How would you answer this?

6 thoughts on “Can One Reconcile Hamiltonian National Greatness and Augustinian Humility of Self?

  1. This tension, this American desire of local communities, and yet to have a grip on the world stage reminds me of a certain book written by a certain author which also happens to be the name of a certain blog 🙂


  2. Who cares what David Brooks thinks? Both left and right laugh at him for the quisling he is.

    As to the substance:

    at the same time, the world-conquering, Hamiltonian expansionist, American exceptionalist, Wilsonian and Bush II ambition to rid the world of evil as a political project.

    This is a misrepresentation, I think. Leaving Wilson aside, the neo-conservative proposition is that all men yearn to breathe free, and that free societies make saner choices than other kinds. [Tyrannies, theocracies, ideologies like communism].

    This fundamental assumption about the End of History is not yet self-evident. The world waits with bated breath as the Arab Spring turns to winter.

    I would note here that the charge of American imperialism, although sometimes true in our history, is not our ideal.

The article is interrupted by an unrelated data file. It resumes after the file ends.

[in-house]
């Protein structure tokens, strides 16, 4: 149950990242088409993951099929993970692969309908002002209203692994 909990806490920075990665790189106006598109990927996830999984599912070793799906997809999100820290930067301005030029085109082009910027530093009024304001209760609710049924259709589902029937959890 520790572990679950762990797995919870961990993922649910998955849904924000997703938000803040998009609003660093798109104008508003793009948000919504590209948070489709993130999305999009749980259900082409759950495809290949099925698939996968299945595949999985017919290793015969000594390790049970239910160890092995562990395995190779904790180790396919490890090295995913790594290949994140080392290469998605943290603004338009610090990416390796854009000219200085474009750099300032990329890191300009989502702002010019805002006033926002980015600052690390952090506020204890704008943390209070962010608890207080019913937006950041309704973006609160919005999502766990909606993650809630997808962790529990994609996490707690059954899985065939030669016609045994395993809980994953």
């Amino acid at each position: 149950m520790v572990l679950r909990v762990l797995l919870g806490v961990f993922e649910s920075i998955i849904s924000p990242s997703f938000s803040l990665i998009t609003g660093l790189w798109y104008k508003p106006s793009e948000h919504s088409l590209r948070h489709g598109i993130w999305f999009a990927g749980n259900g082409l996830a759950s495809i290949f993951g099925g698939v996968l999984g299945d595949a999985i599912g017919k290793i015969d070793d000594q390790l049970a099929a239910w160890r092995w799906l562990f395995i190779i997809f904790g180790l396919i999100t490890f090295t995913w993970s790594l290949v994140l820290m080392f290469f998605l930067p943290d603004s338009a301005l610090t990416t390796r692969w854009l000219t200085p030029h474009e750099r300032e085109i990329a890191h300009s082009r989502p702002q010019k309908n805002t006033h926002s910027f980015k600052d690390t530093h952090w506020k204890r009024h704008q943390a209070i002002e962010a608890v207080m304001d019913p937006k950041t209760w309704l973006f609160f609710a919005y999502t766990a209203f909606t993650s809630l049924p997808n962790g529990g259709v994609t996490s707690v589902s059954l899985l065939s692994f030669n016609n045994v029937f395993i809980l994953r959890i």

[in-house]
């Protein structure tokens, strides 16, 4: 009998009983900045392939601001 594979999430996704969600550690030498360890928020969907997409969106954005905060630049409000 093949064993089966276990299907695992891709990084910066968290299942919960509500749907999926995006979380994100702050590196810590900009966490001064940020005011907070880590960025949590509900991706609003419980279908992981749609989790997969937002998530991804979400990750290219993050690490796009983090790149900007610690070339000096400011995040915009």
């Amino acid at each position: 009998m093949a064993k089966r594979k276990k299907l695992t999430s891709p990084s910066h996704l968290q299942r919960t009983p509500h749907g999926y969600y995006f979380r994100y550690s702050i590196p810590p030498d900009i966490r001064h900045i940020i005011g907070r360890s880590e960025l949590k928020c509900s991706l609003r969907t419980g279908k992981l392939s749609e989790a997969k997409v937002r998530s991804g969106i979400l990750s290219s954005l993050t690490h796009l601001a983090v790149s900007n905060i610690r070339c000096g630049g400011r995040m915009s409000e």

We can call Colin Powell a liar or a fool here, but this is how we see ourselves:

    “There is nothing in American experience or in American political life or in our culture that suggests we want to use hard power. But what we have found over the decades is that unless you do have hard power — and here I think you're referring to military power — then sometimes you are faced with situations that you can't deal with.
    I mean, it was not soft power that freed Europe. It was hard power. And what followed immediately after hard power? Did the United States ask for dominion over a single nation in Europe? No. Soft power came in the Marshall Plan. Soft power came with American GIs who put their weapons down once the war was over and helped all those nations rebuild. We did the same thing in Japan.

    So our record of living our values and letting our values be an inspiration to others I think is clear. And I don't think I have anything to be ashamed of or apologize for with respect to what America has done for the world. [Applause.]

    We have gone forth from our shores repeatedly over the last hundred years and we've done this as recently as the last year in Afghanistan and put wonderful young men and women at risk, many of whom have lost their lives, and we have asked for nothing except enough ground to bury them in, and otherwise we have returned home to seek our own, you know, to seek our own lives in peace, to live our own lives in peace. But there comes a time when soft power or talking with evil will not work where, unfortunately, hard power is the only thing that works.”


  3. Deneen strikes again with some real insight. The political scientist David Bobb wrote a strong dissertation on the political value of humility. He apparently has a book coming out on the topic but it's not listed on amazon yet.